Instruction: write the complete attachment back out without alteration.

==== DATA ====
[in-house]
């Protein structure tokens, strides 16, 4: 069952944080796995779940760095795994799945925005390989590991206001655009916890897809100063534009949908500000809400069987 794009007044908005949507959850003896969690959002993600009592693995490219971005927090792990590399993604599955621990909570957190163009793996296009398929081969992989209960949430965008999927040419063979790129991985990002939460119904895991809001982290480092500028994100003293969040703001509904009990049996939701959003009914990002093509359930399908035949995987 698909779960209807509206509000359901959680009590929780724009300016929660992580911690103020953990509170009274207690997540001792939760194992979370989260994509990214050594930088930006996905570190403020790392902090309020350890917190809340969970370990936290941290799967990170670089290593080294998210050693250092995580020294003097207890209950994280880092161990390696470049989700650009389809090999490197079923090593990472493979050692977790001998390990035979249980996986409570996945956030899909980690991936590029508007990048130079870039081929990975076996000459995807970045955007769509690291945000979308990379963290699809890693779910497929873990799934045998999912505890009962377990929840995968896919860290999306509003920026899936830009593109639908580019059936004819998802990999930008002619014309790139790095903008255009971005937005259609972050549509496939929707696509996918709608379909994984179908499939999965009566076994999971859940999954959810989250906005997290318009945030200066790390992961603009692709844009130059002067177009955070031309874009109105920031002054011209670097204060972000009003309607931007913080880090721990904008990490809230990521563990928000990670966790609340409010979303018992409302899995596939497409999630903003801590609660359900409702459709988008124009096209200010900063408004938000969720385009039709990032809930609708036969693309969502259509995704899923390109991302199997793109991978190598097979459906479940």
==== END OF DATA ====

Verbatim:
[in-house]
């Protein structure tokens, strides 16, 4: 069952944080796995779940760095795994799945925005390989590991206001655009916890897809100063534009949908500000809400069987 794009007044908005949507959850003896969690959002993600009592693995490219971005927090792990590399993604599955621990909570957190163009793996296009398929081969992989209960949430965008999927040419063979790129991985990002939460119904895991809001982290480092500028994100003293969040703001509904009990049996939701959003009914990002093509359930399908035949995987 698909779960209807509206509000359901959680009590929780724009300016929660992580911690103020953990509170009274207690997540001792939760194992979370989260994509990214050594930088930006996905570190403020790392902090309020350890917190809340969970370990936290941290799967990170670089290593080294998210050693250092995580020294003097207890209950994280880092161990390696470049989700650009389809090999490197079923090593990472493979050692977790001998390990035979249980996986409570996945956030899909980690991936590029508007990048130079870039081929990975076996000459995807970045955007769509690291945000979308990379963290699809890693779910497929873990799934045998999912505890009962377990929840995968896919860290999306509003920026899936830009593109639908580019059936004819998802990999930008002619014309790139790095903008255009971005937005259609972050549509496939929707696509996918709608379909994984179908499939999965009566076994999971859940999954959810989250906005997290318009945030200066790390992961603009692709844009130059002067177009955070031309874009109105920031002054011209670097204060972000009003309607931007913080880090721990904008990490809230990521563990928000990670966790609340409010979303018992409302899995596939497409999630903003801590609660359900409702459709988008124009096209200010900063408004938000969720385009039709990032809930609708036969693309969502259509995704899923390109991302199997793109991978190598097979459906479940």